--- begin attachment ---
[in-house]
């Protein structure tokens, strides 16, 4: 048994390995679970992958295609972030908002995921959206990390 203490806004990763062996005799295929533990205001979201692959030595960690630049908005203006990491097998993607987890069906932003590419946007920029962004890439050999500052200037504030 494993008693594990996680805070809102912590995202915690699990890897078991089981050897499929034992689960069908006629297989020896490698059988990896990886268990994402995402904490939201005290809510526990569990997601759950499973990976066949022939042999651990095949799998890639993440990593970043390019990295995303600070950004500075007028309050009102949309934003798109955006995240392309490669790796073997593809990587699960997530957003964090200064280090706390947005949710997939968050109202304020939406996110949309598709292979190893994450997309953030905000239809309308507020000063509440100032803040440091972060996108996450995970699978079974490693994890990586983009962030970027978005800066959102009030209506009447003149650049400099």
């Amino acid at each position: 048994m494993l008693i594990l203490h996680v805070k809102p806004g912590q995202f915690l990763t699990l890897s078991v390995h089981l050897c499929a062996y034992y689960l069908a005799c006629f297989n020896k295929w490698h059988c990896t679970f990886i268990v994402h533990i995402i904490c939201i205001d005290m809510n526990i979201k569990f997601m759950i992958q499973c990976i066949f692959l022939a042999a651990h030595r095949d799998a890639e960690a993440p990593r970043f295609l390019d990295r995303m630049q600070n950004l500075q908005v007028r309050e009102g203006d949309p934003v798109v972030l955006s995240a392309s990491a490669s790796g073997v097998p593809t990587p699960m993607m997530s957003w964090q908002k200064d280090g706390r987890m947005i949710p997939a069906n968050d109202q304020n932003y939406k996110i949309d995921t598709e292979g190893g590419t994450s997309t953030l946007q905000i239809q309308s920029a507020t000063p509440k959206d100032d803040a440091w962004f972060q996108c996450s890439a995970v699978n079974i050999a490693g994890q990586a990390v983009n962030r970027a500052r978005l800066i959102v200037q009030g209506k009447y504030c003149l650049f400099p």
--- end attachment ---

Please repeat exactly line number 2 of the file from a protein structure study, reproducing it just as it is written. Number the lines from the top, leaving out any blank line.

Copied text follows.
């Protein structure tokens, strides 16, 4: 048994390995679970992958295609972030908002995921959206990390 203490806004990763062996005799295929533990205001979201692959030595960690630049908005203006990491097998993607987890069906932003590419946007920029962004890439050999500052200037504030 494993008693594990996680805070809102912590995202915690699990890897078991089981050897499929034992689960069908006629297989020896490698059988990896990886268990994402995402904490939201005290809510526990569990997601759950499973990976066949022939042999651990095949799998890639993440990593970043390019990295995303600070950004500075007028309050009102949309934003798109955006995240392309490669790796073997593809990587699960997530957003964090200064280090706390947005949710997939968050109202304020939406996110949309598709292979190893994450997309953030905000239809309308507020000063509440100032803040440091972060996108996450995970699978079974490693994890990586983009962030970027978005800066959102009030209506009447003149650049400099």